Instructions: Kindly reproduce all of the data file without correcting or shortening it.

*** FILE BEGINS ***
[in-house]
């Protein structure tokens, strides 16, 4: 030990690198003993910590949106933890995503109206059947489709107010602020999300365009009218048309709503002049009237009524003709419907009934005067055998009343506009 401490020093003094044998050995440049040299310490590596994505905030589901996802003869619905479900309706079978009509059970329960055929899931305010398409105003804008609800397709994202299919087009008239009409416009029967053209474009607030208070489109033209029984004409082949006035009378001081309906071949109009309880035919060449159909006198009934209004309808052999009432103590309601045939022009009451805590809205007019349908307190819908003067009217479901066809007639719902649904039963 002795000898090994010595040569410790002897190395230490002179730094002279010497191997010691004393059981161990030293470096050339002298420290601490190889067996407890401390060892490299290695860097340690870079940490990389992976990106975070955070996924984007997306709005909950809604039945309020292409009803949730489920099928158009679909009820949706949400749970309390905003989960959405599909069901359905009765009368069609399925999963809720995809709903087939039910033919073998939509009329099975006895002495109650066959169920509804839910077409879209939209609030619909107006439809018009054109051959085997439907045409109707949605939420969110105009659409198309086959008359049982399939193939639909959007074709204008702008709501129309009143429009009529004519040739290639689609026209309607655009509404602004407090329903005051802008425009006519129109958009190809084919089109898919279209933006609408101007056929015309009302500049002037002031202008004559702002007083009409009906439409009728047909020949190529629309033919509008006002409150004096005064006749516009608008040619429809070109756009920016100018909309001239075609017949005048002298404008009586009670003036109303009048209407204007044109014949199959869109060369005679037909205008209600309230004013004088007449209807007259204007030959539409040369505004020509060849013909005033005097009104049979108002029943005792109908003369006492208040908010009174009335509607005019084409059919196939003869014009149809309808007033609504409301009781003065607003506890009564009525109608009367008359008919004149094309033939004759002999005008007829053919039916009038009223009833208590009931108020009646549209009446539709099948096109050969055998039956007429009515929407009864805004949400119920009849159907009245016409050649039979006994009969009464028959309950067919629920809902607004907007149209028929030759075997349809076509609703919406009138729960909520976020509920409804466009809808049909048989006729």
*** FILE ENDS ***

[in-house]
């Protein structure tokens, strides 16, 4: 030990690198003993910590949106933890995503109206059947489709107010602020999300365009009218048309709503002049009237009524003709419907009934005067055998009343506009 401490020093003094044998050995440049040299310490590596994505905030589901996802003869619905479900309706079978009509059970329960055929899931305010398409105003804008609800397709994202299919087009008239009409416009029967053209474009607030208070489109033209029984004409082949006035009378001081309906071949109009309880035919060449159909006198009934209004309808052999009432103590309601045939022009009451805590809205007019349908307190819908003067009217479901066809007639719902649904039963 002795000898090994010595040569410790002897190395230490002179730094002279010497191997010691004393059981161990030293470096050339002298420290601490190889067996407890401390060892490299290695860097340690870079940490990389992976990106975070955070996924984007997306709005909950809604039945309020292409009803949730489920099928158009679909009820949706949400749970309390905003989960959405599909069901359905009765009368069609399925999963809720995809709903087939039910033919073998939509009329099975006895002495109650066959169920509804839910077409879209939209609030619909107006439809018009054109051959085997439907045409109707949605939420969110105009659409198309086959008359049982399939193939639909959007074709204008702008709501129309009143429009009529004519040739290639689609026209309607655009509404602004407090329903005051802008425009006519129109958009190809084919089109898919279209933006609408101007056929015309009302500049002037002031202008004559702002007083009409009906439409009728047909020949190529629309033919509008006002409150004096005064006749516009608008040619429809070109756009920016100018909309001239075609017949005048002298404008009586009670003036109303009048209407204007044109014949199959869109060369005679037909205008209600309230004013004088007449209807007259204007030959539409040369505004020509060849013909005033005097009104049979108002029943005792109908003369006492208040908010009174009335509607005019084409059919196939003869014009149809309808007033609504409301009781003065607003506890009564009525109608009367008359008919004149094309033939004759002999005008007829053919039916009038009223009833208590009931108020009646549209009446539709099948096109050969055998039956007429009515929407009864805004949400119920009849159907009245016409050649039979006994009969009464028959309950067919629920809902607004907007149209028929030759075997349809076509609703919406009138729960909520976020509920409804466009809808049909048989006729």